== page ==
You've got precisely 24 hours to get the quarterly sales report to the chairman -- and all of a sudden your computer won't even turn on. The home office is sending out a hotshot from accounting to audit your operation -- but she uses DOS software, and you're a pure Macintosh shop. You've just hired an office temporary for a crash three-week project -- but there's no computer available for him to use.

For each of those dilemmas, one solution would be to rush out and buy a new computer to deal with the short-term need. But there is a better way.

Because people keep running into problems like these, the personal computer rental business is on a tear. Analysts say the rent-a-PC industry is growing at a rate of 35 percent a year. The Wall Street Journal estimates that renting small computers has become, all of a sudden, a $500-million-per-year business.

Perhaps the surest sign that PC rental has come of age is the interest shown by some of the biggest names in the computer trade. Businessland, probably the number one computer retail chain, is setting up a new chain of rental stores, "Businessland Rents," with outlets on the coasts and in Chicago. IBM is now letting authorized dealers rent its PCs with an official imprimatur.

To find a computer rental firm, just open the Yellow Pages and peruse the local listings. The local rental trade is particularly lively in places like Las Vegas and Chicago, where the regular presence of big trade shows means there's always somebody looking to rent one or more PCs.

Recently, though, there have been efforts to create national rental operations.

GE Rents (1-800-437-3687), a General Electric division based in Atlanta, offers rentals by the day, week, month or year and promises quick delivery nationwide.Personal Computer Rentals (1-800-922-8646) is a franchise operation with 60 locations nationwide. It, too, will ship computers to your site, but the chain of local outlets can make things more flexible if there's a rental location near you.

We should make it clear here that we are using the term "rental" to mean a short-term arrangement -- borrowing a computer for a couple of days or weeks.

It has been possible to lease PCs for a year or more, but that's really a different question. While leasing would seem to make sense for an innovation-sensitive product like the computer, rates run so high that it's often cheaper to buy a machine though it may be obsolete in two or three years.

The rental trade, in contrast, is designed to get you over those short-term humps. Renting can be a dollar-wise alternative to buying a new computer, even though daily rental rates are pretty steep.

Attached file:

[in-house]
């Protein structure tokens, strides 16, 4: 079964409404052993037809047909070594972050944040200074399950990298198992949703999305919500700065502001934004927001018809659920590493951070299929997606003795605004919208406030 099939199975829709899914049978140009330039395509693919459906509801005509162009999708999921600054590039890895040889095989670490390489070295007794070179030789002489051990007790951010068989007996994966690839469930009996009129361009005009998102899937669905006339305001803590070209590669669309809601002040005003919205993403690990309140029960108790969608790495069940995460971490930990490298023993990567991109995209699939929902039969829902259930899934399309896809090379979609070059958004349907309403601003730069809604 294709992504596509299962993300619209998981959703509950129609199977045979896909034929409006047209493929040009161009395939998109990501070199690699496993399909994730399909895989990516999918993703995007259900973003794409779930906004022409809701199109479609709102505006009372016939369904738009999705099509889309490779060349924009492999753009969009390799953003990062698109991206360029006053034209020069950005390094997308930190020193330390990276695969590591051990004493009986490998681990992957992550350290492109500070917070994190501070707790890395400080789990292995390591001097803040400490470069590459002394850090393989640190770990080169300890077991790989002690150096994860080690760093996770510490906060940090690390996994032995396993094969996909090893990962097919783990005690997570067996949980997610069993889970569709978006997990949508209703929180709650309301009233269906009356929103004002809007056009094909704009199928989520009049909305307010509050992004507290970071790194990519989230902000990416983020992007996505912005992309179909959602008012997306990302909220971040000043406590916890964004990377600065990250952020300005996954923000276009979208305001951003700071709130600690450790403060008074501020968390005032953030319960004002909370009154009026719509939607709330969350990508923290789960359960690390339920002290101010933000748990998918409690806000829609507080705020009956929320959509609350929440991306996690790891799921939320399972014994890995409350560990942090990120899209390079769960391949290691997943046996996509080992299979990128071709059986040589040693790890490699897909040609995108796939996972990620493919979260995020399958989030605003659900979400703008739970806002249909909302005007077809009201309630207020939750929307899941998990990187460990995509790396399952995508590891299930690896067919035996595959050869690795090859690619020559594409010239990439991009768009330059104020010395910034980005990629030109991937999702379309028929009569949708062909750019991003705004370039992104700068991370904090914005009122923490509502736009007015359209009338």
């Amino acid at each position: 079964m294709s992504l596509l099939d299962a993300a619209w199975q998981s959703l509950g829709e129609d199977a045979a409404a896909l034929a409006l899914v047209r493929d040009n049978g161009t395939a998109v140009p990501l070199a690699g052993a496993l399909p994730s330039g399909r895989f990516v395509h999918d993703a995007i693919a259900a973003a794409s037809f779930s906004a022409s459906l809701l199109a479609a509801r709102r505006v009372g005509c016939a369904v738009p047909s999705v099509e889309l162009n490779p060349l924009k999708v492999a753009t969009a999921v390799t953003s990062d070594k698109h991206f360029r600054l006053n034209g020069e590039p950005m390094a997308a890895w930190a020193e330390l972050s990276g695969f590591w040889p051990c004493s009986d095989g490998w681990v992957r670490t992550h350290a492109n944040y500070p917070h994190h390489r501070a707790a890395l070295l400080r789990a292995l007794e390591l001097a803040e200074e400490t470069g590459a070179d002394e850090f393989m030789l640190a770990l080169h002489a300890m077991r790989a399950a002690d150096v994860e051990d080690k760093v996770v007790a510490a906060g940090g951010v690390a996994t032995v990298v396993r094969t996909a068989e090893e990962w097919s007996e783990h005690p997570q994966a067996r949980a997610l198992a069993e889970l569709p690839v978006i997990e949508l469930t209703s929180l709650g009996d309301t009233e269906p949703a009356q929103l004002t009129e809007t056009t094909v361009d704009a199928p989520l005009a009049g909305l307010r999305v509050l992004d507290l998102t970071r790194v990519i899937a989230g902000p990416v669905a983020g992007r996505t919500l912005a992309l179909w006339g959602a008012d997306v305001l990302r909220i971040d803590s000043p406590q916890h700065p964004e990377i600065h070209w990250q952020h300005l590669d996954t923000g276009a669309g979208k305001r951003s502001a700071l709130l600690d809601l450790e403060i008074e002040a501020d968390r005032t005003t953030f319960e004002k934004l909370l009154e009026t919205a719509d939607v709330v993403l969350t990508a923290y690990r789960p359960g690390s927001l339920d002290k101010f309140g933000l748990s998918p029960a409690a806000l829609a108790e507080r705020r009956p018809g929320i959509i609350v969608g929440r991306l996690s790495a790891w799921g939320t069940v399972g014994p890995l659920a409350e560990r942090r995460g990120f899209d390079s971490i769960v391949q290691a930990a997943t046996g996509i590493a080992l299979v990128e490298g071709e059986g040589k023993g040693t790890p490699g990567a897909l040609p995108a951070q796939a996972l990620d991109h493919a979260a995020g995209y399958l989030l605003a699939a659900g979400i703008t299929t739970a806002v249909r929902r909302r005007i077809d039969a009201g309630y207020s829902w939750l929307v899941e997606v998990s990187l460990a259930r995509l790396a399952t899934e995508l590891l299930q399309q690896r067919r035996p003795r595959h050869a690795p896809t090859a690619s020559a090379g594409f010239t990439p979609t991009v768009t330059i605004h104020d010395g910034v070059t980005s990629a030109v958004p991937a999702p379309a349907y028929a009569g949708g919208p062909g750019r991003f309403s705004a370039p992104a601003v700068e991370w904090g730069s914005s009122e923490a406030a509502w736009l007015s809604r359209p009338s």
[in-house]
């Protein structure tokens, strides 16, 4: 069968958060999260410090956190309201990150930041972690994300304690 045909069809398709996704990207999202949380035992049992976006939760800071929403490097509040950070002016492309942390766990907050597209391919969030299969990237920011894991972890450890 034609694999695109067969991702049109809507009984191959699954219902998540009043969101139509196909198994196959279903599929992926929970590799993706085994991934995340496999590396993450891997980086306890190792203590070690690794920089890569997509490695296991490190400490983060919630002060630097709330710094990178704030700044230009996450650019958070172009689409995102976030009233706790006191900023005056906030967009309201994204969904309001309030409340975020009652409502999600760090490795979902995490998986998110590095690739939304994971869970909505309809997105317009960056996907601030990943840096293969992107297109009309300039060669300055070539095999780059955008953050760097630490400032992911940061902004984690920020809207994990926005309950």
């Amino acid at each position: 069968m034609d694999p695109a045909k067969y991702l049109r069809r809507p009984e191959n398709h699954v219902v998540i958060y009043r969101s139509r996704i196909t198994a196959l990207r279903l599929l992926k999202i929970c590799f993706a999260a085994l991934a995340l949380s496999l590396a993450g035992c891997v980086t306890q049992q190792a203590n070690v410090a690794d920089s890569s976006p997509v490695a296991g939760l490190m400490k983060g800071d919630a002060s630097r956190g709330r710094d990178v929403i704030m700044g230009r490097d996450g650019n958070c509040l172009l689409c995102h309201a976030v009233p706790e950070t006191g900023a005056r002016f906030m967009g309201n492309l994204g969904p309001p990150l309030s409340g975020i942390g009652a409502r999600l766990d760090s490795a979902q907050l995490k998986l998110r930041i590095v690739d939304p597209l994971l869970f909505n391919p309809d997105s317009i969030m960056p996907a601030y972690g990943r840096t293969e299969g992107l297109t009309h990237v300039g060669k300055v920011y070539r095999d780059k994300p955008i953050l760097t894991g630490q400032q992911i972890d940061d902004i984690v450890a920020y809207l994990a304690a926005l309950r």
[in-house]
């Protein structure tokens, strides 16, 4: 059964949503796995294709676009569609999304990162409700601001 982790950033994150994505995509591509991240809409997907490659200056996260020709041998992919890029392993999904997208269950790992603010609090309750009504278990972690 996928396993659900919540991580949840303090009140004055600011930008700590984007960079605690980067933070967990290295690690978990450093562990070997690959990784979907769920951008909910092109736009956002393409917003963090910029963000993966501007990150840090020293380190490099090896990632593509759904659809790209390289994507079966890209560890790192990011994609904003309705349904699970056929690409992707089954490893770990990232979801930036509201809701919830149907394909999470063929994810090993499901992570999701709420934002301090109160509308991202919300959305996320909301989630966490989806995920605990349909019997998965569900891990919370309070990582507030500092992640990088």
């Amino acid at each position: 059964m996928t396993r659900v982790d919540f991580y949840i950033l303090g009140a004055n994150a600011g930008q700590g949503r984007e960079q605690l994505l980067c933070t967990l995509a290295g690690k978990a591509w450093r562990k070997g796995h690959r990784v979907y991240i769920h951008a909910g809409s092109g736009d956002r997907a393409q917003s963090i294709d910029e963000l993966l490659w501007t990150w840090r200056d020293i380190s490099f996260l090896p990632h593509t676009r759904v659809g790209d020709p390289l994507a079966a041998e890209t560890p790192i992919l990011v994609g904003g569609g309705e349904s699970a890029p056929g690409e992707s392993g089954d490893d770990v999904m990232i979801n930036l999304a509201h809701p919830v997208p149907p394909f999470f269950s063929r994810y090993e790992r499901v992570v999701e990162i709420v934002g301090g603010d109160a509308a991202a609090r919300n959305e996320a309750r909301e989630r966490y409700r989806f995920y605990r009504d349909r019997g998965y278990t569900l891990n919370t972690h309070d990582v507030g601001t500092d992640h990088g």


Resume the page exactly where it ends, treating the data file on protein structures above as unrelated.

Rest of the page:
A recent edition of Personal Computer Rentals's standard price list, for example, showed that it cost $277 to rent a Macintosh II with a 40 megabyte hard drive for one day; one week cost $443. Adding a Laserwriter printer raised the bill by $233 for a day or $373 for a week. An IBM PS/2 Model 70 cost $287 for a day and $459 per week; adding a Laserjet raised that bill by $175 per day or $233 per week.

Of course, every peripheral you need adds to the tab. Personal Computer Rentals charged $35 for a day and $59 for a week to rent a 2400-baud Hayes modem. A high-resolution IBM 8514 color monitor -- the kind you'd want to use for a presentation or trade show -- rented for $70 for one day or $111 for a week.

A month or so at those prices, and you could have purchased a clone system instead of renting. But for a couple of days or weeks, renting can be less expensive than buying a system you don't really need. And if you need a machine just for a three-day convention in Boca Raton, it's probably cheaper and safer to rent than to ship the office computer and printer to Florida.

Those national rental operations, by the way, tend to have the highest prices. You might save something by trying a local store. Not long ago, I needed an Apple Laserwriter for a specific job. A mom-and-pop rental outlet found in the Yellow Pages provided one for three days for $100, plus a delivery charge.

If you rent a PC, the renter will generally assume that you know how to run the thing: You're paying for equipment, not training. Most rental operations put DOS and perhaps a few utility programs on the hard disk, but for the most part it's up to you to provide the software. Software rental might make sense as a business proposition, but the software houses seriously discourage this trade because of a fear -- probably warranted -- that unscrupulous renters would just copy the program and save the purchase price.

Renting a PC doesn't meet every need. But when you have to have it, the good news is that a short-term computer is available just about everywhere these days.